SALINA, Kan. - This city is not the center of the universe. But it is a regional hub. And it's the place where recently an unlikely outcome, well, came out.
That is, the Salina City Commission voted 3-2 on May 14 to add lesbian, gay, bisexual and transgendered people to its non-discrimination list. It and the death of our first, famous, woman astronaut have made our city and state an important universal, not just regional hub.
Sally Ride, astronaut and former spouse of Steve Hawley, the astronaut who claims Salina as his hometown, just came out -- in her obituary.
Ironies echo to the heavens. Sally Ride, the first woman to play a crucial role in our search for greater knowledge of the universe, was herself unknown in a basic personal sense. While she escaped the bounds of earth, our knowledge of her was buried under it. Sally Ride rode a rocket clean out of this world, but could not come out of the closet.
Nationally (let's face it), Kansas has a reputation for being backward. You know, teaching creationism, anti-science, and so on. Thomas Frank's book, What's the Matter with Kansas? How Conservatives Won the Heart of America, sort of stuck us with that label, even though similar things might be said of many Midwestern states.
To top it off, with the wave of state vote initiatives barring gay marriage as unconstitutional a few years ago, Kansas drank the fear monger Kool-Aid and passed the so-called 'marriage amendment.' (Actually, the anti-marriage amendment.)
However, Saline County had the third-highest percentage of No votes. Clearly, a large number of more open, accepting, and fair-minded people live here. This gives us hope.
The Salina City Commission buoys that hope. They should be lauded, applauded, and supported. With their vote, they made life more open and friendly in our fair city. Today Salina's Lesbians, Gays, Bisexuals, and Transgendered Individuals are now much more "free to be." And so are we. Thanks go to many courageous LBGT folks coming "out of the closet" and straight-but-not-narrow people advocating for their LGBT brothers and sisters.
But celebrating is not enough. We must reach out to our other brothers and sisters who find it so frightening they will sit in a 100-plus-degree city park to get signatures aimed at overturning that decision. Brothers and Sisters, what do you fear?
You must be aware that an outside group, naming themselves Kansas' "Family Policy Council," has hired-gun Robert Noland pushing the petition--and you--to bring it to a public vote.
Please note that this well-funded Council is linked to the Family Research Council, designated by the Southern Poverty Law Center (SPLC) as a "Hate Group", along with others such as the Westboro Baptist Church, the Ku Klux Klan, Aryan Nations, the Council of Conservative Citizens, and others who espouse hatred of minority groups.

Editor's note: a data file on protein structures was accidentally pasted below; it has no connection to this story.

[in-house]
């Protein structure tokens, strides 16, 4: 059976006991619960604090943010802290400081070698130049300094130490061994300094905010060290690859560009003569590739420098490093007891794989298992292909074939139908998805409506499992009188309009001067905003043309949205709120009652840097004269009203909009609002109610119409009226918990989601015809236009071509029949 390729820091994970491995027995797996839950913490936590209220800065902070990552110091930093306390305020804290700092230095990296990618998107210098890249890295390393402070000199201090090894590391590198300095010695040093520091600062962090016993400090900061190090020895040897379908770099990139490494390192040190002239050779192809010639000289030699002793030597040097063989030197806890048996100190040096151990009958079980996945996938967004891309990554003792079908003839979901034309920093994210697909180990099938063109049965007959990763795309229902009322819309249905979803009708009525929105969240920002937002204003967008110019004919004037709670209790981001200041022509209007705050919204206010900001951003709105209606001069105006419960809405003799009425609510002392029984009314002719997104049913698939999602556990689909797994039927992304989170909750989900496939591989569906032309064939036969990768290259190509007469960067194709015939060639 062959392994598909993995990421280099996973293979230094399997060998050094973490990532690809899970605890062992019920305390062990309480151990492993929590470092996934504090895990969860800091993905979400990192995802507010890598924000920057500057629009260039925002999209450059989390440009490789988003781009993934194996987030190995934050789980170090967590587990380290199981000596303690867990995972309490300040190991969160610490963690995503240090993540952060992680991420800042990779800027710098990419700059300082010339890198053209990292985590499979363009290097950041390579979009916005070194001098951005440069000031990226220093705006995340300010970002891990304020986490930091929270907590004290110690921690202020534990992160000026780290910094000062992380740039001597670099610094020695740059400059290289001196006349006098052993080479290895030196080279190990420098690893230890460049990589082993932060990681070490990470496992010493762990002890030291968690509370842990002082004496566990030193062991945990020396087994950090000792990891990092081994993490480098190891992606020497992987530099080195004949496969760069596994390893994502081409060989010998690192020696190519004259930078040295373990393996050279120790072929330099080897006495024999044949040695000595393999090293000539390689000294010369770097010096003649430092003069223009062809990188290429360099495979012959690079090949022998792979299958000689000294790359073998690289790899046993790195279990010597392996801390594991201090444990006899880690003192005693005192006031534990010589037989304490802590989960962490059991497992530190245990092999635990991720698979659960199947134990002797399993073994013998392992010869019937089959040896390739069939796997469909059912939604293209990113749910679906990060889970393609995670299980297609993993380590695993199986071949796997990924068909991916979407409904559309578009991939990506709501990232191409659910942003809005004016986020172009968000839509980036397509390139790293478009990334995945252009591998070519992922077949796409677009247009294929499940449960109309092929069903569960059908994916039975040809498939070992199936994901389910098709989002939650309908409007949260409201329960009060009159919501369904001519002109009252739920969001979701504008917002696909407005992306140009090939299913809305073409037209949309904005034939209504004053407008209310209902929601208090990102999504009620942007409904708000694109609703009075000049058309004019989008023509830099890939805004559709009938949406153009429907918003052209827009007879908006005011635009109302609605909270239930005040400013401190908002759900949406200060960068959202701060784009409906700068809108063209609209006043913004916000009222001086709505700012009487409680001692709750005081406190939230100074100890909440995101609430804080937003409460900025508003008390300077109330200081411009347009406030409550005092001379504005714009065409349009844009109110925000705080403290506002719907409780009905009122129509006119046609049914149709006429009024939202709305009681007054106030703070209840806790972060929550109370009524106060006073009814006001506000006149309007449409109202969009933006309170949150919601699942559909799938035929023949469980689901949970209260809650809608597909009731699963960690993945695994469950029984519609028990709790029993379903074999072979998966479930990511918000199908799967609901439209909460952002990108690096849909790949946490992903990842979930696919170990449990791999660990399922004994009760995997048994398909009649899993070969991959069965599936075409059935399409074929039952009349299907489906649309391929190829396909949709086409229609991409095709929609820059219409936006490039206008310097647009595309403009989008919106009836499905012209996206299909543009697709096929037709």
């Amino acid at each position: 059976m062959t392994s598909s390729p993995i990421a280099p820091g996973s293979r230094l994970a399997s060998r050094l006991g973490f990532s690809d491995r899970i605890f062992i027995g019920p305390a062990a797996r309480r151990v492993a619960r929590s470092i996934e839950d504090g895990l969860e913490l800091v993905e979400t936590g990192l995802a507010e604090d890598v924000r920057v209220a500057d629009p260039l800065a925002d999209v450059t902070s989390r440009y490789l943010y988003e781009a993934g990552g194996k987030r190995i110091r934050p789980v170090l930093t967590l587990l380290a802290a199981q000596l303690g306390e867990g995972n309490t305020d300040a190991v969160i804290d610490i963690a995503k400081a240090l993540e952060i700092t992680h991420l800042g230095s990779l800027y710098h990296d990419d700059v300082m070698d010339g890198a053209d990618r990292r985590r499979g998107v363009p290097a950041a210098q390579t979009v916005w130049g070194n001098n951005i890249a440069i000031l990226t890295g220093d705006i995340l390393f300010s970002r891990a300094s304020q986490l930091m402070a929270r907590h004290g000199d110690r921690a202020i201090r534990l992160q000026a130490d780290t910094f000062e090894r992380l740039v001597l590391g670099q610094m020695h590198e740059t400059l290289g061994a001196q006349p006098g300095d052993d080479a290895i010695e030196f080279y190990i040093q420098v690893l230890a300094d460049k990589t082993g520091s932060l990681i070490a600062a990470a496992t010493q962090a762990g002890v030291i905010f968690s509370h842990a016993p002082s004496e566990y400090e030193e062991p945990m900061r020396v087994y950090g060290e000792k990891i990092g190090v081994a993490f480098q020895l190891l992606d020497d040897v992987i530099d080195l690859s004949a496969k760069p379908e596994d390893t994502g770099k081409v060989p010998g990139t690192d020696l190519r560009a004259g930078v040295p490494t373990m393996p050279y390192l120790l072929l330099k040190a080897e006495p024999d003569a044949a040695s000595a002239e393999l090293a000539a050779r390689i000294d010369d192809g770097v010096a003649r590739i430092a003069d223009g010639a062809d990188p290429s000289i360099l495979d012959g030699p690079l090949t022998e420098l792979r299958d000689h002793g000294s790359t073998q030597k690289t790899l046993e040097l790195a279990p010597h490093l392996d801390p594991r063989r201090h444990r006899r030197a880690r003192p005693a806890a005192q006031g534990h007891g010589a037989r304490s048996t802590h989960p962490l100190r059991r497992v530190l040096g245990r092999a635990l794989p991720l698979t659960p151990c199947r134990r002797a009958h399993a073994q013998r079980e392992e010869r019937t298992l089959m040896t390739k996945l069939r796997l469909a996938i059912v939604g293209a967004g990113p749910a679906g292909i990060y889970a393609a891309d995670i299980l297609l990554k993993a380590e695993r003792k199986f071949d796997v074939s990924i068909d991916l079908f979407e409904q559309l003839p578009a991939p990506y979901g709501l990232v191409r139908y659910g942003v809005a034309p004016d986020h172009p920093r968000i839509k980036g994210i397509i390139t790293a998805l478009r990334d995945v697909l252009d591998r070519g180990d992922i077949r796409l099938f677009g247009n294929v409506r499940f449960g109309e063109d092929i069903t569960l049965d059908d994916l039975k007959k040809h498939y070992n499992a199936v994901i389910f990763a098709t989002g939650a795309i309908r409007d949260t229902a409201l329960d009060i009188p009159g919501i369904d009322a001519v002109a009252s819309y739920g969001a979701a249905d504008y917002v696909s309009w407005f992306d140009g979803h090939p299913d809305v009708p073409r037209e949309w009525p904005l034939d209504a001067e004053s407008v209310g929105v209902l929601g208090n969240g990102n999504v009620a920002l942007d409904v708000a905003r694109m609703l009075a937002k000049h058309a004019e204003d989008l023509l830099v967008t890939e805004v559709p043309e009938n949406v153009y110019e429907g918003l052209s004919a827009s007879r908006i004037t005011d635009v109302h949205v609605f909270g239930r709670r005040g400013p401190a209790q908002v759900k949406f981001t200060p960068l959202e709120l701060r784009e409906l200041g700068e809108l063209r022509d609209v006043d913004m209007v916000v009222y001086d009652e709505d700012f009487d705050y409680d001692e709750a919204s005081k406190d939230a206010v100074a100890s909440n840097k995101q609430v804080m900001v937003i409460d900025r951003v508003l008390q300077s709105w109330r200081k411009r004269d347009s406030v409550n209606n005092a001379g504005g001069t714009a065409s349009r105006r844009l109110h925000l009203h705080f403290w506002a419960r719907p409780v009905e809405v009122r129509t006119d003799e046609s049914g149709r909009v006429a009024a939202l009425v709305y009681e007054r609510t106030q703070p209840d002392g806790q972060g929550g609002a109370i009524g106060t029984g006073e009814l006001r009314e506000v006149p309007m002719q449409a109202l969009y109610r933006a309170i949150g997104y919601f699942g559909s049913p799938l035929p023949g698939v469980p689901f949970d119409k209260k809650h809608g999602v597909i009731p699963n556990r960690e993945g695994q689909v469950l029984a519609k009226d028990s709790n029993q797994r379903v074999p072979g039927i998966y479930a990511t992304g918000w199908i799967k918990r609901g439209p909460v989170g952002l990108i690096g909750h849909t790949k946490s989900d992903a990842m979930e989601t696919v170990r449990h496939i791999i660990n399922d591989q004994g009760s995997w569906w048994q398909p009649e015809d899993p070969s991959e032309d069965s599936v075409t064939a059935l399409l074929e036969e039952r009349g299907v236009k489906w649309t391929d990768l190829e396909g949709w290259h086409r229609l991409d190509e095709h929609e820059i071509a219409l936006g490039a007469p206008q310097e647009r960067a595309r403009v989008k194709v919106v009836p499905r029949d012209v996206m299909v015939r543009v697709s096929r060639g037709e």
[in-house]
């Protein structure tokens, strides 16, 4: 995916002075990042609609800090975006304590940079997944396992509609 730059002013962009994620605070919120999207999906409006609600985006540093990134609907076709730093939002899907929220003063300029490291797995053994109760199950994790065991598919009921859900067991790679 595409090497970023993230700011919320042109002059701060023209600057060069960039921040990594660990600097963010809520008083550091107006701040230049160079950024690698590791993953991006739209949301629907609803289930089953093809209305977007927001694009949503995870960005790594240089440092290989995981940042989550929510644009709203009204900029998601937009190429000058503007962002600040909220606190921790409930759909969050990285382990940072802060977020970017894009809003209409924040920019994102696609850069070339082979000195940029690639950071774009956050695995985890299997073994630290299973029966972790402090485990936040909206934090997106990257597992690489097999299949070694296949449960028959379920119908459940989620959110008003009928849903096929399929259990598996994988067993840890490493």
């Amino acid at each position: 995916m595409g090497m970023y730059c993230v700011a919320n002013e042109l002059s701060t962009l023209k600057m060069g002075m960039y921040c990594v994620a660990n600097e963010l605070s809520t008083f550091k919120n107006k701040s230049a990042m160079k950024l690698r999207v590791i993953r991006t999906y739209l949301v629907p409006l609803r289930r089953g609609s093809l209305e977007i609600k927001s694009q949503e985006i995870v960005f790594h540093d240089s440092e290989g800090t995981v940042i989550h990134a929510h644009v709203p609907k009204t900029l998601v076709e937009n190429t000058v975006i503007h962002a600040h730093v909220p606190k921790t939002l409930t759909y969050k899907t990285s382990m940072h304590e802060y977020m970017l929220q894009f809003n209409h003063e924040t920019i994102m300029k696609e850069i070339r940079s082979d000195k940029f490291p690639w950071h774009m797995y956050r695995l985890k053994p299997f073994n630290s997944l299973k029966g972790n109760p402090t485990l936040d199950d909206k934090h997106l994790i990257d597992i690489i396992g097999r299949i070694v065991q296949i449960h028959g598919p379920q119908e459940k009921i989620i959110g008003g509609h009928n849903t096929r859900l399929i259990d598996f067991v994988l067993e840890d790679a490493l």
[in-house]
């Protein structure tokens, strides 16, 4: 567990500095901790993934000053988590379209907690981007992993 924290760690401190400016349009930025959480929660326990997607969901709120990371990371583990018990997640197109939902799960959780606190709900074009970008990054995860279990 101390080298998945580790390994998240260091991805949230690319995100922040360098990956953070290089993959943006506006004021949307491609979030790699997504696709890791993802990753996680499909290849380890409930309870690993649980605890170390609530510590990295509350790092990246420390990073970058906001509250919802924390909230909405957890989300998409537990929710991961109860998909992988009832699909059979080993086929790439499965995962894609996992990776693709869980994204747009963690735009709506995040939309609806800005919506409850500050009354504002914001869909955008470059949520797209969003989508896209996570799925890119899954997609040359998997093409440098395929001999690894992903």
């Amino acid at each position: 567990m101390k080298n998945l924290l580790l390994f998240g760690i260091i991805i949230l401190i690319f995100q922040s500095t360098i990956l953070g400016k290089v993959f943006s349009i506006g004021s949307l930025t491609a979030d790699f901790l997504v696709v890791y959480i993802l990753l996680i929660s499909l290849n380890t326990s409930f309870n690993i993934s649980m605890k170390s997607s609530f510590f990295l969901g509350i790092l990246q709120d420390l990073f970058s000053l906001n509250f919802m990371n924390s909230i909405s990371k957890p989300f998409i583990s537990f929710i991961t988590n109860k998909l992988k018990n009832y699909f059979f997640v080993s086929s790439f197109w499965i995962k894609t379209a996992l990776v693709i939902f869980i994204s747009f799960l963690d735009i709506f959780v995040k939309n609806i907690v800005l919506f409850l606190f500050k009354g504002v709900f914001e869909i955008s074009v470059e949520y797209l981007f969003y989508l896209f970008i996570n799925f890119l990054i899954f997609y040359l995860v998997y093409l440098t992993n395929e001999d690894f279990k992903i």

That doesn't make them Klansmen. But it should give you pause.
We and all creation share a basic nature. Misunderstanding that nature will be the death of us yet -- unless we come together and understand it.
Fearing LGBT freedom diverts attention from real life threats. Florida swamps are draining and crawling with pythons; closer to home, invasive species, heat, and drought threaten crops and other species; forest fires wipe out whole mountainsides; prosperous ag operations rest on heavy subsidies (how long can those last with crops shriveled to oblivion?) and our financial system's foundations seem increasingly shaken.
We cannot return to a past where climate seemed stable, we thought the downtown bank would last at least decades, and our neighbors would likely be the same years into the future.
Until we get past a self-assured faith in hierarchies, we shut out the very voices that might save it. Respect the priests, but listen to the nuns. Respect your banker, but question your investments. Support the arts, but make your own.
All Kansans should know that blocking protections for LGBT folks will not protect you. Primitive cultures once sacrificed humans to insure good crops. We are way past that.
We must seek ways to address larger economic and spiritual issues. One helpful aid on these and many other issues, whether you're a Salinan or not, is at Salina Spirituality Resource Center's website, spiritualityresourcecenter.com. Note the video on the Charter of Compassion.
All Kansans have made some great strides forward, but we each bear responsibility to preserve our lifeboat. If we are no longer just along for the ride, we can make it the ride of our life.